Justice Gorsuch added that if Congress wanted to apply a federal law retroactively, it must say so clearly and this is what happened when it authorized the plaintiffs to win punitive damages for past acts. On the other hand, Sudan argued that the law fails to authorize the retroactive punitive damages “sufficiently clearly” since the law used the word “may.” But Justice Gorsuch wrote that such language vests the district courts with discretion to determine if the punitive damages are appropriate after considering the facts of a certain case.

 

The 8-0 vote of justices

The Supreme Court justices voted 8-0, reversing the decision of the lower court that concluded Sudan was immune from the litigation because of the Foreign Sovereign Immunities. Justice Brett M. Kavanaugh recused himself from the case, perhaps since he previously considered a part of it when he was on the federal appeals court.

 

 

State Sponsor of Terrorism

The State Sponsor of Terrorism is a designation applied by the US Department of State to countries that have “repeatedly provided support for acts of international terrorism.” Currently, the US Department of State designated four countries under these authorities. These include Sudan, Syria, Iran, and the Democratic People’s Republic of Korea (North Korea).

In February, the transitional government of Sudan also paid a settlement of $70 million to the families of victims of the 2000 US Cole, a bombing in Yemen. The USS Cole incident was a suicide attack by the terrorist group against a guided-missile destroyer of the United States Navy while it was refueled in the Yemeni port of Aden.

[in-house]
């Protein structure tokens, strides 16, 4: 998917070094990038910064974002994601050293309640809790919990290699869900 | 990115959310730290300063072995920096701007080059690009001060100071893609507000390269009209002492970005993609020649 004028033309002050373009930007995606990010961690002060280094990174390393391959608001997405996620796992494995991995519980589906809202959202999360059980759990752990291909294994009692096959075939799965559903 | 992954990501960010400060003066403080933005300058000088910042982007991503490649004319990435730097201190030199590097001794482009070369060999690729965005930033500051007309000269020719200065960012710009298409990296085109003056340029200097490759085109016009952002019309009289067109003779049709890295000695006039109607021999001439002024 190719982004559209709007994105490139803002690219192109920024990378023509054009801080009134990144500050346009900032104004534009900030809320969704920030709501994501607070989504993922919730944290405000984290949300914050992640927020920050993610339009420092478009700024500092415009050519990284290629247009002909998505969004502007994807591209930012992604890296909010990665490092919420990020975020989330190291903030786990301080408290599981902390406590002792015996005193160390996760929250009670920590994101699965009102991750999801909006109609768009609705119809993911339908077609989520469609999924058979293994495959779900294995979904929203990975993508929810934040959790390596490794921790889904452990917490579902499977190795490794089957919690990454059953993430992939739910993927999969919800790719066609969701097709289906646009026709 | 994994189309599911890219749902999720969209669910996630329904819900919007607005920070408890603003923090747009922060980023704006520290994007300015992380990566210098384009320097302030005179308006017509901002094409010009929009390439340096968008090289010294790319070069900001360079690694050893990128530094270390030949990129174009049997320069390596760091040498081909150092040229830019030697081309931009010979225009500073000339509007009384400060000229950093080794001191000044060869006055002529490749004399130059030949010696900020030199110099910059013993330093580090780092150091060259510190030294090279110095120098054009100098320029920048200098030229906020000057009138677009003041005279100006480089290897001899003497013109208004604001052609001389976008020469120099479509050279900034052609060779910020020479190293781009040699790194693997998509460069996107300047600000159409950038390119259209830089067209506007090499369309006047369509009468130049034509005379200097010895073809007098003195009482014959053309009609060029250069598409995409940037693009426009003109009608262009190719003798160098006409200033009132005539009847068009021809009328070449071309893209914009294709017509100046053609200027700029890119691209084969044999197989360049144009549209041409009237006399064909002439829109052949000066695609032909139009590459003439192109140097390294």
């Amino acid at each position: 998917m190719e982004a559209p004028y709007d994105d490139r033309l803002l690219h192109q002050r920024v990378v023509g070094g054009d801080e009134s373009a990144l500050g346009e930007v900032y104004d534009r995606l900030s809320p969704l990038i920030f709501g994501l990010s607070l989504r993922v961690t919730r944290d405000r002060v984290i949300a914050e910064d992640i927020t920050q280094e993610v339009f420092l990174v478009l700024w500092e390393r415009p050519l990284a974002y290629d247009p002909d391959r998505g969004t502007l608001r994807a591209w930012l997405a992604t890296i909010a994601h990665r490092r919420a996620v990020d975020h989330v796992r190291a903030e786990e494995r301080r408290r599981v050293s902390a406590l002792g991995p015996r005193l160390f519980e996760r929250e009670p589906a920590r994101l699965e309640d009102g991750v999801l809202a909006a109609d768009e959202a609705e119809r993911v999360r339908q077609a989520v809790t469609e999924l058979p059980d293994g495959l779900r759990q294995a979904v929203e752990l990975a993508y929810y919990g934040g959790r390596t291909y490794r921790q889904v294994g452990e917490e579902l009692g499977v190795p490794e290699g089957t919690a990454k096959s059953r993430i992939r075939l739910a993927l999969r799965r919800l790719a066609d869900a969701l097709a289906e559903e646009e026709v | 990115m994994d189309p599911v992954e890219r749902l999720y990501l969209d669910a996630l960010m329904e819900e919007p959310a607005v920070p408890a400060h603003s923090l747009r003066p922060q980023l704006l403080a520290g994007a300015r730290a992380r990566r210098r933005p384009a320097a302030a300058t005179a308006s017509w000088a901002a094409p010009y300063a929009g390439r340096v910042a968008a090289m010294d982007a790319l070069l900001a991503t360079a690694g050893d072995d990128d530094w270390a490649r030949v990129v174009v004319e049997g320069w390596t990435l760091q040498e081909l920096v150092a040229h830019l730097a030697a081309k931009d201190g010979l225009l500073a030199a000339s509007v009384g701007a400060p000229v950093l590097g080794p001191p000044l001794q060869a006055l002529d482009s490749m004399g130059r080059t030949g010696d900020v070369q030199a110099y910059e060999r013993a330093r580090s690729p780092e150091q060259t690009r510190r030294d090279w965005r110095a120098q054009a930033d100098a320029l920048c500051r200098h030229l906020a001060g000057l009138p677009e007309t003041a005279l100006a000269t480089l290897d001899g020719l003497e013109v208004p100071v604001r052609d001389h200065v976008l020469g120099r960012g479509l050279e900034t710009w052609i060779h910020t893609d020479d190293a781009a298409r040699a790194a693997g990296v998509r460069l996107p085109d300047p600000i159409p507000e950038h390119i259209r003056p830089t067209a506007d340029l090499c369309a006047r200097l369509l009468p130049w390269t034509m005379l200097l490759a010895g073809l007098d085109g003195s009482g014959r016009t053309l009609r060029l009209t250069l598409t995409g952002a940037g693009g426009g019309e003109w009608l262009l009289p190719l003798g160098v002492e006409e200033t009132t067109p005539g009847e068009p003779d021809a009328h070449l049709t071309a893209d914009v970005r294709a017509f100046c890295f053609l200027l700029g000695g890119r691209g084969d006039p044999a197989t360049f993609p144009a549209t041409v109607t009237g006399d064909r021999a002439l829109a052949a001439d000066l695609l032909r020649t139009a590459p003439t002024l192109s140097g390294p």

With the said settlement agreement, Sudan’s Ministry of Justice said that it “explicitly affirmed that the government is not responsible” for the incident and other terrorist acts. It also said that the government entered into settlement out of concern to “settle the historical allegations of terrorism left by the former regime.”

Sudan’s new government is seeking to get it removed from the United States list of state sponsors of terrorism. It also hopes to rebuild its relations with the international community.

 

 

Global distribution of terrorism

According to Our World in Data, a scientific online publication that focuses on large global problems, the region that experiences the most terrorism in the world is the Middle East and North Africa, accounting for 10,819 confirmed deaths in 2017, including all victims and attackers who died as a result of the incident. It is followed by South Asia with 7,667 deaths in 2017, Sub-Saharan Africa (6,712), Southeast Asia (811), North America (124), Eastern Europe (101), South America (101), Western Europe (83), East Asia (16), Central Asia (6), Central America and Caribbean (4), and Australasia and Oceania (4).

In 2004, Sudan recorded the highest death rate from conflict and terrorism. It was at 42.91 per 100,000 residents of all ages and both sexes. It went down in 2005 to 6.05. In 2017, the death rate from conflict and terrorism in Sudan was 3.40.

There are economic consequences of terrorism as capital tends to follow to locations without a terrorist threat. Tourism is among the industries most affected if we view it from an economic standpoint. Terrorism also reduces net foreign investment in the economies. Terrorist threats also increase counter-terrorism expenditures, thus, drawing resources from the productive sectors of the country for use in security. These productive resources could have generated valuable goods and services. This is why terrorism can hurt the economic growth of a developing country.